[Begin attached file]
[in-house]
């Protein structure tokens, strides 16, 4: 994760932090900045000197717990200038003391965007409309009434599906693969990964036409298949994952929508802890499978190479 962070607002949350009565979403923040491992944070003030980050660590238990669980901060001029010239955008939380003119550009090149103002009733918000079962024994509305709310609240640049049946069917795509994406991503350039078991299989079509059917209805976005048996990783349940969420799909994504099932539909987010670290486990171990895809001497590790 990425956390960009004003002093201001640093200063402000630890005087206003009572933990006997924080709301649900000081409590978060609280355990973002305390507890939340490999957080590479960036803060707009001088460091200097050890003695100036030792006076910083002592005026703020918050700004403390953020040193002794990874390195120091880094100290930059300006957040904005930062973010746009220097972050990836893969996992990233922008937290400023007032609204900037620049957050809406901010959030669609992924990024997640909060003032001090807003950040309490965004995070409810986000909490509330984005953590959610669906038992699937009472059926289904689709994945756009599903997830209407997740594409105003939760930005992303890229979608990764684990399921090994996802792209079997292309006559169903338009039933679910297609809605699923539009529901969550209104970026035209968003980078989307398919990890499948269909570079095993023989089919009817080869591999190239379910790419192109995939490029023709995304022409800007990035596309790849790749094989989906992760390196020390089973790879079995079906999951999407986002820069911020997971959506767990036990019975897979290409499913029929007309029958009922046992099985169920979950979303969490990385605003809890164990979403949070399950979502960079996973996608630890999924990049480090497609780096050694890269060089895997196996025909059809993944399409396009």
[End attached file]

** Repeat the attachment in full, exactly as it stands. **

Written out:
[in-house]
């Protein structure tokens, strides 16, 4: 994760932090900045000197717990200038003391965007409309009434599906693969990964036409298949994952929508802890499978190479 962070607002949350009565979403923040491992944070003030980050660590238990669980901060001029010239955008939380003119550009090149103002009733918000079962024994509305709310609240640049049946069917795509994406991503350039078991299989079509059917209805976005048996990783349940969420799909994504099932539909987010670290486990171990895809001497590790 990425956390960009004003002093201001640093200063402000630890005087206003009572933990006997924080709301649900000081409590978060609280355990973002305390507890939340490999957080590479960036803060707009001088460091200097050890003695100036030792006076910083002592005026703020918050700004403390953020040193002794990874390195120091880094100290930059300006957040904005930062973010746009220097972050990836893969996992990233922008937290400023007032609204900037620049957050809406901010959030669609992924990024997640909060003032001090807003950040309490965004995070409810986000909490509330984005953590959610669906038992699937009472059926289904689709994945756009599903997830209407997740594409105003939760930005992303890229979608990764684990399921090994996802792209079997292309006559169903338009039933679910297609809605699923539009529901969550209104970026035209968003980078989307398919990890499948269909570079095993023989089919009817080869591999190239379910790419192109995939490029023709995304022409800007990035596309790849790749094989989906992760390196020390089973790879079995079906999951999407986002820069911020997971959506767990036990019975897979290409499913029929007309029958009922046992099985169920979950979303969490990385605003809890164990979403949070399950979502960079996973996608630890999924990049480090497609780096050694890269060089895997196996025909059809993944399409396009």